Local high school students sit in for transcript testimony in ‘Boom Bat’ trial
They came here to see testimony from witnesses implicating a Latin Kings leader for ordering the brutal 2004 murder of a gang “queen” and attempted murder of a gang turncoat.
But the troupe of high school students in attendance at Jose “Boom Bat” Negrete’s fourth murder trial was forced to settle for the disemboweled voice of Latin Kings gang member Rhadames “Havy” Acosta, played by a detective in the Mercer County Prosecutor’s Office.
Detective Roberto Reyes took the stand once again Tuesday in place of Acosta, who last week said under the threat of contempt he would not testify against Negrete for ordering the execution-style murder of Jeri Lynn Dotson to ensure her silence after she witnessed several gang members lure gang turncoat Alex Ruiz from the Chestnut Avenue home they shared.
Ruiz was choked out and left for dead on Duck Island on Aug. 30, 2004 by members of the Latin Kings allegedly on orders from Negrete because his defection from a rival gang sparked a war.
While the Latin Kings leader has maintained his innocence over the last decade as prosecutors have struggled to convict him of conspiracy, murder and attempted murder, Negrete was overhead mouthing to sheriff officers while he was being uncuffed that students came to see a “bad guy.”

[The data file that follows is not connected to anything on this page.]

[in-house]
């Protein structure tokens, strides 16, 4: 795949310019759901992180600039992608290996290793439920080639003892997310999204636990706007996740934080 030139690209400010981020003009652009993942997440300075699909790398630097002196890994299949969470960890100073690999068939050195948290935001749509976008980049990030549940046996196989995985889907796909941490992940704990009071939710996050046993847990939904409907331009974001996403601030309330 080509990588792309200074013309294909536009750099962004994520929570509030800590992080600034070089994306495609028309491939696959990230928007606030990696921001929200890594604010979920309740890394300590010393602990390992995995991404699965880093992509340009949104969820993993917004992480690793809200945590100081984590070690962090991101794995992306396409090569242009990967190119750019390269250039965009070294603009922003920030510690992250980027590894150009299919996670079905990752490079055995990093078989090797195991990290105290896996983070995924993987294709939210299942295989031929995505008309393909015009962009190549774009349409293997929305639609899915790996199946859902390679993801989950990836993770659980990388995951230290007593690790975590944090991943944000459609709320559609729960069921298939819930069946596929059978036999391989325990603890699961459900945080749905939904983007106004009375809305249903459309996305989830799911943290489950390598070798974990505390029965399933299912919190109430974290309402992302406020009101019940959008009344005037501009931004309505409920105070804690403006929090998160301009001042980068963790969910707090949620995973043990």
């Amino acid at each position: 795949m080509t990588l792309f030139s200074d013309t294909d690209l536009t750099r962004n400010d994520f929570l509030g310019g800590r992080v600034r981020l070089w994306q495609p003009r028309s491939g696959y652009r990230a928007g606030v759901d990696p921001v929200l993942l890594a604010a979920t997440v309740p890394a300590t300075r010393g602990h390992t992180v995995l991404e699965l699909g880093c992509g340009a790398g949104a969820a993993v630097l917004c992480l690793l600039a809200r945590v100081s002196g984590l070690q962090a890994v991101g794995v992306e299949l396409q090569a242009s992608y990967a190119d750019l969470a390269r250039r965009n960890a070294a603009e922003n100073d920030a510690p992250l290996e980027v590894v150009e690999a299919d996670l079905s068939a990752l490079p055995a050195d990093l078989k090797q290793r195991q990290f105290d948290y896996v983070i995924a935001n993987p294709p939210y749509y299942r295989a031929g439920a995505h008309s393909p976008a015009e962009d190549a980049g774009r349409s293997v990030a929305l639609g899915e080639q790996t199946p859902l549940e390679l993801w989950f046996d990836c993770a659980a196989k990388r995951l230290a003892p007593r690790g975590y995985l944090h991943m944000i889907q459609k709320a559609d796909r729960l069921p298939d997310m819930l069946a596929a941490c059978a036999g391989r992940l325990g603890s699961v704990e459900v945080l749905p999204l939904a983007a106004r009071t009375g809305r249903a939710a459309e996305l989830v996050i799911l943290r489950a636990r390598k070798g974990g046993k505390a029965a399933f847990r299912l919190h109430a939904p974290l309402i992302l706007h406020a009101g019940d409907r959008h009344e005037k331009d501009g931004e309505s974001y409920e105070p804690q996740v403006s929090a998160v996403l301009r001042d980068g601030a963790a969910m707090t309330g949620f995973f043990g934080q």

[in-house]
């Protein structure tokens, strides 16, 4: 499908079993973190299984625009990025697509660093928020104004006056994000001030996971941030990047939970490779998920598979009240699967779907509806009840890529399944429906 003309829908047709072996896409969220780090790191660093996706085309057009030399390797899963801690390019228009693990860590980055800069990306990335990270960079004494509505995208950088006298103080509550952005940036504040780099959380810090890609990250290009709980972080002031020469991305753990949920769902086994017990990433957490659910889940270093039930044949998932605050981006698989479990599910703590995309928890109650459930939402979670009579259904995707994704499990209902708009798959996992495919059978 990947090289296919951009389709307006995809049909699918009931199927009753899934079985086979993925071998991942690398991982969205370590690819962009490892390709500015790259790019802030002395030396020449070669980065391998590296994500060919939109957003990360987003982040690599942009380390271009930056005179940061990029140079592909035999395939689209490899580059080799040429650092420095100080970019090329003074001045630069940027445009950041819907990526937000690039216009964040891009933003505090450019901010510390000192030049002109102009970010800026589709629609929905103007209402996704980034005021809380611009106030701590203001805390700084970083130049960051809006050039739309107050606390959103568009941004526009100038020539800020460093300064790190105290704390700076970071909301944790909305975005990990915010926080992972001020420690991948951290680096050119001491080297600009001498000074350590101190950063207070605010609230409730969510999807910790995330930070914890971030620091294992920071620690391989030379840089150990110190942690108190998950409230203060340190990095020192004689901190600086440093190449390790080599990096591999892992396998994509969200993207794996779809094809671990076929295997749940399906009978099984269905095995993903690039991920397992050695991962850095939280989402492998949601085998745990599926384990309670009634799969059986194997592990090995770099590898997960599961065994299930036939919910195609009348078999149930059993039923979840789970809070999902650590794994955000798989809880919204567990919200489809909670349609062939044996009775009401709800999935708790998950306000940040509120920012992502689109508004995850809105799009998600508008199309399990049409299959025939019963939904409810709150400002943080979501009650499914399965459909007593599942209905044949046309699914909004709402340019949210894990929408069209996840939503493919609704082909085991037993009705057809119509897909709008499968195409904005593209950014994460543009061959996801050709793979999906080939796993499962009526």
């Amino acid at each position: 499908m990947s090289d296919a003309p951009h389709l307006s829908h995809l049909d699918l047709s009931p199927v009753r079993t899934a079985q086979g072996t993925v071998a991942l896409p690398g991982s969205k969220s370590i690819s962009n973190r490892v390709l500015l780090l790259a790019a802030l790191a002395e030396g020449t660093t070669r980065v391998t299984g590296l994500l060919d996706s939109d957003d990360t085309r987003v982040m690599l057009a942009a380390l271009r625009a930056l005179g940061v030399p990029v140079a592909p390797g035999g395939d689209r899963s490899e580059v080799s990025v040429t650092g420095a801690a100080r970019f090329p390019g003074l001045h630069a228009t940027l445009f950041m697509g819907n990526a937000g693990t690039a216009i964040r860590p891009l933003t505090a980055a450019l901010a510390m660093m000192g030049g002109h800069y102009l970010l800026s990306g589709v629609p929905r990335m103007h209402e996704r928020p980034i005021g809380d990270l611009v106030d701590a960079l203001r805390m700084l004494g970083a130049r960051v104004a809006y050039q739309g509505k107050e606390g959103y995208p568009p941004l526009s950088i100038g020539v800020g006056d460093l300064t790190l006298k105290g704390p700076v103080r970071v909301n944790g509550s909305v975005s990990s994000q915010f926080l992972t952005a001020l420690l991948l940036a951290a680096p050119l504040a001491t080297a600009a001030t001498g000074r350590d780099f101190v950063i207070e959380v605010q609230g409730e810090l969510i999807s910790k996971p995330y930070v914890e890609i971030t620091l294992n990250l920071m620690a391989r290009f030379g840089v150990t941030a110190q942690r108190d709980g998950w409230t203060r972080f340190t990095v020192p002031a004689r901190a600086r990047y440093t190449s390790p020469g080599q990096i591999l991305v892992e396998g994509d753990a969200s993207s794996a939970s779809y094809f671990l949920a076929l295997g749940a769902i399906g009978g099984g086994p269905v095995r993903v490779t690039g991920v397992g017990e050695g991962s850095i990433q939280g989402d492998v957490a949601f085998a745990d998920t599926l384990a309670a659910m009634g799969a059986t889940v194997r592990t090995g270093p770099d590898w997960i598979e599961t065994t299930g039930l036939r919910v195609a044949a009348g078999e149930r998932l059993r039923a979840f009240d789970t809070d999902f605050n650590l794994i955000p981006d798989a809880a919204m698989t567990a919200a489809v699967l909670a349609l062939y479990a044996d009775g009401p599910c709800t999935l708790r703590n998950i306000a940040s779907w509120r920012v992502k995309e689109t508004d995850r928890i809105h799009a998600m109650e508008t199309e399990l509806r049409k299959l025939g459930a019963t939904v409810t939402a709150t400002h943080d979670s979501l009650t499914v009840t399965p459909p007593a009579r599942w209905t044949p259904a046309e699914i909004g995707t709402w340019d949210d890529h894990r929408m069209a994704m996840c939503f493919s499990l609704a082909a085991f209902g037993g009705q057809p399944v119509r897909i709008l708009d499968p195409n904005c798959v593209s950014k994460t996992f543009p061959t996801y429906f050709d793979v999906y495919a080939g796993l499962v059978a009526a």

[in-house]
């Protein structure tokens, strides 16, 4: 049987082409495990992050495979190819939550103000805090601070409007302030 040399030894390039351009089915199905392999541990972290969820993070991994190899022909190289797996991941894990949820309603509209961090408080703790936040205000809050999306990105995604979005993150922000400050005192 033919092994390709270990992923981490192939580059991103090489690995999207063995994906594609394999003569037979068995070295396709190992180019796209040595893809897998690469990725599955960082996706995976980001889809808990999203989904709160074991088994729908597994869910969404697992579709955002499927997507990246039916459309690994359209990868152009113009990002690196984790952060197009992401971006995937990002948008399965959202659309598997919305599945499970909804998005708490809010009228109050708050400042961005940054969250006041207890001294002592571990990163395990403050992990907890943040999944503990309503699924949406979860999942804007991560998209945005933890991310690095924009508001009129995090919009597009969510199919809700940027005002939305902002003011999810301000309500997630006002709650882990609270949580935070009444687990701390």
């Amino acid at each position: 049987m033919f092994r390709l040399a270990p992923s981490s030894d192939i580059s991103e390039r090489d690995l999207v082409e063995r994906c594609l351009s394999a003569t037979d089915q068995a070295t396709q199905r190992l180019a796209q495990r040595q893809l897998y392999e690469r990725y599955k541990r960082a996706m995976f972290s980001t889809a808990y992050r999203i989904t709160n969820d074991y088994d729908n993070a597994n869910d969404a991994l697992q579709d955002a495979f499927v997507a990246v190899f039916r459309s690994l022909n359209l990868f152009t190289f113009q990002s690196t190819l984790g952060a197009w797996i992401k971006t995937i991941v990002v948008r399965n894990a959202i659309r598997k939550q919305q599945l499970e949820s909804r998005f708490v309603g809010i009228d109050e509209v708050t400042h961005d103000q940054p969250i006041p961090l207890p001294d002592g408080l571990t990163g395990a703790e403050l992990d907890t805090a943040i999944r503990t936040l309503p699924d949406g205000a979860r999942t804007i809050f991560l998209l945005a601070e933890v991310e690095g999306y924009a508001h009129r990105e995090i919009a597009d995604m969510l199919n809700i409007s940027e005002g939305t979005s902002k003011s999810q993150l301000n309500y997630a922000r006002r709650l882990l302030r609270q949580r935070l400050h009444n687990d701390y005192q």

Negrete, dressed in a charcoal suit with a red tie, eyed students lining the benches of the courtroom before sitting down next to his attorney, Jack Furlong.
Testimony proceeded as usual with Reyes reading Acosta’s answers from previous testimony.
Acosta had previously testified there were two options for the rival gangs to settle their dispute. Either Negrete could fight former Ñetas leader Fernando Rivera “to the death,” or the Latin Kings had to hand over Ruiz.
Despite his published proclivity for fighting, Negrete chose the latter, Acosta said. But he later ordered his henchmen to “finish” Ruiz when the Ñetas didn’t kill him, in part because Ruiz’s brother was a member of the Ñetas.
Earlier in the day, Esmeraldo “Esmo” Rodriguez said at a hearing outside of the jury’s presence he couldn’t remember his prior testimony.
Rodriguez, 29, was released from state prison in May 2012 after serving a 7-year sentence for conspiracy for his role in the near-strangulation of Ruiz, according to the Department of Corrections. He is the fourth state witness whose testimony was read to the jury, joining the likes of Ruiz, and gang members Joey Martinez and Acosta.
Furlong has opposed testimony being read, saying he has not had an adequate opportunity to cross examine witnesses. Furlong has questioned few of the state’s witnesses who have taken the stand as part of a trial strategy he laid out at the outset of the trial.